Wednesday, September 11, 2013

How the judges ruled in the election petition - Judgement of Justice Akoto-Bamfo

Monday, September 9, 2013 (Page 47)

THE youngest in terms of seniority among the panel of justices who sat on the presidential election petition has justified why she dismissed all the six claims of electoral irregularities at 10,119 polling stations across the country.
Dismissing each claim of over-voting, voting without biometric verification, absence of the signature of some presiding officers, duplicate serial numbers on pink sheets, duplicate polling station codes and voting taking place at 22 unknown locations in her 15-page judgement, Justice Akoto-Bamfo held that the petitioners had failed to discharge their burden of proof to warrant the annulment of 3,931,339 votes.
The presidential candidate of the New Patriotic Party (NPP) in the December 2012 presidential election, Nana Addo Dankwa Akufo-Addo, his running mate, Dr Mahamadu Bawumia and the National Chairman of the (NPP), Mr Jake Otanka Obetsebi-Lamptey,  had prayed the court to annul votes due to gross and widespread irregularities on pink sheets (statement of poll and declaration for the office of president) from 10,119 polling stations.
But the court in an overall decision on August 29, 2013 declared president Mahama as the validly elected president in the December 7 and 8, 2012 poll.

Justice Akoto-Bamfo’s opinion

Touching on the petitioners’ changing the number of polling stations where irregularities occurred from 4,709 to 11,916, 11, 842, 11, 138, 11,115, 10, 081 and finally to 10,119 – Mrs Justice Akoto-Bamfo held that, “thus, in situations where there are deletions and reclassifications of the facts in dispute, in the course of the hearing, without the leave of the Court to amend; the party could be said to have breached some cardinal rules of pleadings.”       

Allegation of Over-voting

Citing her reasons for the dismissal of the allegation of over-voting, Justice Akoto-Bamfo said the petitioners had failed to lead evidence to pinpoint which polling stations and results needed to be annulled due to over-voting.
“None of the polling agents made a report of any irregularity; no evidence was led on ballot box stuffing. And more importantly the ballots were cast and their polling agents attested to the results.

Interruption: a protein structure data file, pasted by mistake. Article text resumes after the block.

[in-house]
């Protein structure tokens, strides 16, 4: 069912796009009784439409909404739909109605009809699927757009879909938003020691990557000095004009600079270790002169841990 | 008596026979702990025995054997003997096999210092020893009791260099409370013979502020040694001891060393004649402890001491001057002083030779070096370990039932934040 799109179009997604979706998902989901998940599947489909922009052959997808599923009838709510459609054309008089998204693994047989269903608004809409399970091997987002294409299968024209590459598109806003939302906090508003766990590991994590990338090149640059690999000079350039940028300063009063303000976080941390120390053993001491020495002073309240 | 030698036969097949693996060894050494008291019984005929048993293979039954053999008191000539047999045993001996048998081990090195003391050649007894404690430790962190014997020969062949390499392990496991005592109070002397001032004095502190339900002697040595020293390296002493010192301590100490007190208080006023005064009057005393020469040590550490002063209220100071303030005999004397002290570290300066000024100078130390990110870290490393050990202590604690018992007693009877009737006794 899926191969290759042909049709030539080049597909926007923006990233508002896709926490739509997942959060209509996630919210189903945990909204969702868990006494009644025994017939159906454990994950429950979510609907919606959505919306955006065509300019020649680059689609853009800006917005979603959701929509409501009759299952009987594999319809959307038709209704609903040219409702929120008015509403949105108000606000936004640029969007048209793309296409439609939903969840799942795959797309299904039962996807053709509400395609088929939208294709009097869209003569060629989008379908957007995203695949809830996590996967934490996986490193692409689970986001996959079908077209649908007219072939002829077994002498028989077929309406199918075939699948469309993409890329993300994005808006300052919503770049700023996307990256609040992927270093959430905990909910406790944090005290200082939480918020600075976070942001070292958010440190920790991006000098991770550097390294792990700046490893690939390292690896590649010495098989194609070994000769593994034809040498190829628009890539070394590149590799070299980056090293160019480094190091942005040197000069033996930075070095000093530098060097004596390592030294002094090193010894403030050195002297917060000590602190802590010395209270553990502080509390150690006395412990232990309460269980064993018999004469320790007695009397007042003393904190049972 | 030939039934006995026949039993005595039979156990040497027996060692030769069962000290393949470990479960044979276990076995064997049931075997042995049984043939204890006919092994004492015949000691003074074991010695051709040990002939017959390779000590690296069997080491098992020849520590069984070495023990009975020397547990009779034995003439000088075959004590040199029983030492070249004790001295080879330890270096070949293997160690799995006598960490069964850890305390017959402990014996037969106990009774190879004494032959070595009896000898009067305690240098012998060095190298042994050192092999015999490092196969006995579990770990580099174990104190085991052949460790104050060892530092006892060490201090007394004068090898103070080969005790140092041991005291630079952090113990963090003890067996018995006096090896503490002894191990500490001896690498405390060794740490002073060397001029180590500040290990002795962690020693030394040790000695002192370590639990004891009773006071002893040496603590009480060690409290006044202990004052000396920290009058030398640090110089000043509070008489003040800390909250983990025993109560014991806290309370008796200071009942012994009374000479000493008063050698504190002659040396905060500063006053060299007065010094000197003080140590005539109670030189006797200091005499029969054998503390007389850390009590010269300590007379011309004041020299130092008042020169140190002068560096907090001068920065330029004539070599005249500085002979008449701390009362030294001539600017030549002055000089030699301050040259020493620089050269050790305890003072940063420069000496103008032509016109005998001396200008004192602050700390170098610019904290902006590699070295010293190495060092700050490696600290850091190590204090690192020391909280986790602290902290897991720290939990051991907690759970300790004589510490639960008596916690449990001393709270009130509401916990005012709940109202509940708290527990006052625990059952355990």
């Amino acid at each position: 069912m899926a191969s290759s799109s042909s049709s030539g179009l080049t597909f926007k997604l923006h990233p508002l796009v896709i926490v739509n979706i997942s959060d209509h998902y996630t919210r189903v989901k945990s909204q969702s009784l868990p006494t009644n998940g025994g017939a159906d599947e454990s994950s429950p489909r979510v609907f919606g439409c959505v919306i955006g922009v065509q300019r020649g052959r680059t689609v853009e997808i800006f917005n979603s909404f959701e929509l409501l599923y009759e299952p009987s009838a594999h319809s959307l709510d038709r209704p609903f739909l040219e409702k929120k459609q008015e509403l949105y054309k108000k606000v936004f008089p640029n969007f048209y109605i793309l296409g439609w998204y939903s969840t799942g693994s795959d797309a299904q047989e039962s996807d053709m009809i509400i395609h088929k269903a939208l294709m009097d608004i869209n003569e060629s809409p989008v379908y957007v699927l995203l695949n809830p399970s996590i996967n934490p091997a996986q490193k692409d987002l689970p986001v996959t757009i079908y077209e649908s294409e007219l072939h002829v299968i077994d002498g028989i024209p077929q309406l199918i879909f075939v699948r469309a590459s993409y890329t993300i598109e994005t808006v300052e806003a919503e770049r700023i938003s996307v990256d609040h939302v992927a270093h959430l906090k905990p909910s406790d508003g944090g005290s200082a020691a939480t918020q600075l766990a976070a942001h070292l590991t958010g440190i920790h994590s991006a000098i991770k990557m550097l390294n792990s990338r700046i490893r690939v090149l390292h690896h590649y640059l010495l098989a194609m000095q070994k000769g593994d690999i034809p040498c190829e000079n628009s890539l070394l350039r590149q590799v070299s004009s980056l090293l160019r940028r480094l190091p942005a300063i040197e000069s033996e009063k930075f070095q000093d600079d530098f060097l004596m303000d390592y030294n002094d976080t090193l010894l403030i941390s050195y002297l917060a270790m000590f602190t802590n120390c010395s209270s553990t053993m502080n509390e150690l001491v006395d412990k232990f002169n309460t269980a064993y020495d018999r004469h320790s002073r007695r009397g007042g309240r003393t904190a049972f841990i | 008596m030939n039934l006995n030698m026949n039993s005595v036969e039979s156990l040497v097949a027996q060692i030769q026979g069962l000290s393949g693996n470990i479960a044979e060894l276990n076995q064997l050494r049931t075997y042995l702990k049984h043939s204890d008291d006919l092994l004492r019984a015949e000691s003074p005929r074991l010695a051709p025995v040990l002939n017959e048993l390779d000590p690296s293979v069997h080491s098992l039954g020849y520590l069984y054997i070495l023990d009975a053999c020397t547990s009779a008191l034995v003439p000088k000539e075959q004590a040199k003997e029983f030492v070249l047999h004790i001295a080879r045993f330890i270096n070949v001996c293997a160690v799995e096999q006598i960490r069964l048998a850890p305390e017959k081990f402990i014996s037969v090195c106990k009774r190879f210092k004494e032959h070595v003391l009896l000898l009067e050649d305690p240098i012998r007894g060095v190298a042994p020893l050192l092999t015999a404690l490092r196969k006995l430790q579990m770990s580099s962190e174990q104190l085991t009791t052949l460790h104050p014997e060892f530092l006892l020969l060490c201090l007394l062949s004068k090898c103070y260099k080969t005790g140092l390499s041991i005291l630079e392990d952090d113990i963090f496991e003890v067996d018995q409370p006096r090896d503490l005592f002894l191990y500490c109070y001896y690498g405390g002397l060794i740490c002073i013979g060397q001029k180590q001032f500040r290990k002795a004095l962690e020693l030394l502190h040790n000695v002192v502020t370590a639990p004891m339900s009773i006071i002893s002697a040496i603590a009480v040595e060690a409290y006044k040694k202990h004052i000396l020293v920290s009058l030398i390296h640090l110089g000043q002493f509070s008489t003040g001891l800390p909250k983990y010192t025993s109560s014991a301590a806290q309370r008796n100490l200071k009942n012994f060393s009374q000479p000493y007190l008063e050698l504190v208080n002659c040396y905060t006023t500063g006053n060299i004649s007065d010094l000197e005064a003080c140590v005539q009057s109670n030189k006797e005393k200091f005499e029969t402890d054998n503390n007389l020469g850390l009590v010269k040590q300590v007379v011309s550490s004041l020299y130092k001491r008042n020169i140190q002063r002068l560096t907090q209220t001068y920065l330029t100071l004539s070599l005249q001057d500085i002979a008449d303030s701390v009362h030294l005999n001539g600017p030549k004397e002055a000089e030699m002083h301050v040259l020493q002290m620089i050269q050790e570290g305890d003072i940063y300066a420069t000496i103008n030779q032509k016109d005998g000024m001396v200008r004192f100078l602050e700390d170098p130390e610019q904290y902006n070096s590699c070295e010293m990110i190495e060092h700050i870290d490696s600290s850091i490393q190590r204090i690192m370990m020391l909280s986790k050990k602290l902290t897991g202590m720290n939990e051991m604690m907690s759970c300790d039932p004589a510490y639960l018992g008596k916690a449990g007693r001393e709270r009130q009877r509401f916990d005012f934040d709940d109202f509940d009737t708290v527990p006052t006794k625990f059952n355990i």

While the presiding officers obviously did make some mistakes and clerical errors, no mischief or advantage can be attributed thereto. Substantially the voting, counting and tallying of votes were carried out to a high degree of accuracy,” she pointed out.
She said questions like “which polling stations were affected? How many results have to be annulled,” were not answered by the petitioners and for that reason, “I would, therefore, decline the invitation to annul any votes under this category.”

 Absence of signatures

She said it was evident that although, Article 51 of the 1992 Constitution vested the power in the Electoral Commission (EC) to make regulations for the conduct of the elections; it was only under Article 49 that the steps to be followed by the presiding officers and the polling agents, after the close of the polls, were set out in detail.
According to her the right to vote was enshrined in Article 42 of the 1992 Constitution, and stressed that, “universal adult suffrage is, without a doubt, one of the pillars of our democracy. Significantly, Article 42 is equally an entrenched provision.“
“Was it the intention of the framers of the Constitution that persons who have exercised their rights under Article 42 by going through the electoral procedures, registered as voters,  had their names on the register, participated in the election by casting their  votes which have  been publicly counted,  recorded and announced -  should have such votes not counted on account of the sins of one public officer?
We have freely chosen the democratic form of governance in which sovereign power resides in the people as a whole. Under that system each citizen must be afforded a genuine opportunity, through the conduct of free and fair elections, to determine who his leaders or representatives should be,” Mrs Justice Akoto-Bamfo emphasised.
She also stressed the vital role played by the polling agent in the electoral process and stated that, “as a representative of a candidate or a party, by appending his signature to the declaration; he serves notice to his principal and the   generality of the citizenry that the presiding officer has complied with the rules; there has been the casting of the ballot, counting, recording and the declaration of the results.”